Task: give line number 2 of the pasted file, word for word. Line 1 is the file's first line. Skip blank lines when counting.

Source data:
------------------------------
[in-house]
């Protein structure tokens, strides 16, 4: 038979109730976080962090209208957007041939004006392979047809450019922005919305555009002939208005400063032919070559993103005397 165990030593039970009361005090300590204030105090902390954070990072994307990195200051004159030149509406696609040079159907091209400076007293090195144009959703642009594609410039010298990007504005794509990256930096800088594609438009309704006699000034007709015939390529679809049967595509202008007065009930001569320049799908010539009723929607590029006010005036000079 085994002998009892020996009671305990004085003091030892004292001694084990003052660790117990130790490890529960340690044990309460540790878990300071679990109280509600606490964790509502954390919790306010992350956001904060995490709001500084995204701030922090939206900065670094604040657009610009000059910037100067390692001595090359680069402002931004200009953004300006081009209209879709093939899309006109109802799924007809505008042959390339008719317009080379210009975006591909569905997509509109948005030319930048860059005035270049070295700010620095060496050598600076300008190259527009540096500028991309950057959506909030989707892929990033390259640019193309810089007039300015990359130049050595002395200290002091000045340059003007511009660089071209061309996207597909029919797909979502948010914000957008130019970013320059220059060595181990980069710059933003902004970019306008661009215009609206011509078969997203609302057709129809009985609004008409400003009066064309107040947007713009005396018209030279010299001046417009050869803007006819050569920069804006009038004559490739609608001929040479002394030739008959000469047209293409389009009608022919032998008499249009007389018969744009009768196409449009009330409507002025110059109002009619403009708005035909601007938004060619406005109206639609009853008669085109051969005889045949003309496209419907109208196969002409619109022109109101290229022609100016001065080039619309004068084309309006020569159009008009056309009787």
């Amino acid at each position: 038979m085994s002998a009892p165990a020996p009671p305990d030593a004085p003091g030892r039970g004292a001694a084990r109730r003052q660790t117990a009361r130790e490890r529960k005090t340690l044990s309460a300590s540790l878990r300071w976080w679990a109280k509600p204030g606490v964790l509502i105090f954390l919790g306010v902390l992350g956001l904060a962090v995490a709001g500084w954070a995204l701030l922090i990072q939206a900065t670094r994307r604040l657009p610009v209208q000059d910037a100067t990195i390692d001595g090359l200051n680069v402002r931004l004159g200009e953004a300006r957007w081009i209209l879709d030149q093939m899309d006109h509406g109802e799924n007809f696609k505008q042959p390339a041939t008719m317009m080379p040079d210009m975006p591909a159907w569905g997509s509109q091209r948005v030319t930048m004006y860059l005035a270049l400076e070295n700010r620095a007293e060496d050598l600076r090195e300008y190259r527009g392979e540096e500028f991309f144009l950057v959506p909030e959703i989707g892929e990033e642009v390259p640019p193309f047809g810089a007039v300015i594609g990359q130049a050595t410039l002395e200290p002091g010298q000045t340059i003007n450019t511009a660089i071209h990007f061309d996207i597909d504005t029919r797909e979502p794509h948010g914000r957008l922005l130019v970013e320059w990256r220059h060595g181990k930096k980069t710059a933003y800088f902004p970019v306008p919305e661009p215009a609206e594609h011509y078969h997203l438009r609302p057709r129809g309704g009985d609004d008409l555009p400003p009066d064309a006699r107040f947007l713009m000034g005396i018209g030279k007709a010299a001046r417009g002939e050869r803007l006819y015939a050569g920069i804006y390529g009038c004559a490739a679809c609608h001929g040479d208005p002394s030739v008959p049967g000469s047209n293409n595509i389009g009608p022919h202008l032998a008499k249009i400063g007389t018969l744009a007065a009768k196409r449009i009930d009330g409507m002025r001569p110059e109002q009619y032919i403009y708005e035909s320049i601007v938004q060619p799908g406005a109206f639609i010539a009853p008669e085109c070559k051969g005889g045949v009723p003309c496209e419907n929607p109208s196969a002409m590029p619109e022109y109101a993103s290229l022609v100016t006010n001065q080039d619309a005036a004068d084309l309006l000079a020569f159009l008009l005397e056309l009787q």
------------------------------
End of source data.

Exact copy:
């Protein structure tokens, strides 16, 4: 038979109730976080962090209208957007041939004006392979047809450019922005919305555009002939208005400063032919070559993103005397 165990030593039970009361005090300590204030105090902390954070990072994307990195200051004159030149509406696609040079159907091209400076007293090195144009959703642009594609410039010298990007504005794509990256930096800088594609438009309704006699000034007709015939390529679809049967595509202008007065009930001569320049799908010539009723929607590029006010005036000079 085994002998009892020996009671305990004085003091030892004292001694084990003052660790117990130790490890529960340690044990309460540790878990300071679990109280509600606490964790509502954390919790306010992350956001904060995490709001500084995204701030922090939206900065670094604040657009610009000059910037100067390692001595090359680069402002931004200009953004300006081009209209879709093939899309006109109802799924007809505008042959390339008719317009080379210009975006591909569905997509509109948005030319930048860059005035270049070295700010620095060496050598600076300008190259527009540096500028991309950057959506909030989707892929990033390259640019193309810089007039300015990359130049050595002395200290002091000045340059003007511009660089071209061309996207597909029919797909979502948010914000957008130019970013320059220059060595181990980069710059933003902004970019306008661009215009609206011509078969997203609302057709129809009985609004008409400003009066064309107040947007713009005396018209030279010299001046417009050869803007006819050569920069804006009038004559490739609608001929040479002394030739008959000469047209293409389009009608022919032998008499249009007389018969744009009768196409449009009330409507002025110059109002009619403009708005035909601007938004060619406005109206639609009853008669085109051969005889045949003309496209419907109208196969002409619109022109109101290229022609100016001065080039619309004068084309309006020569159009008009056309009787």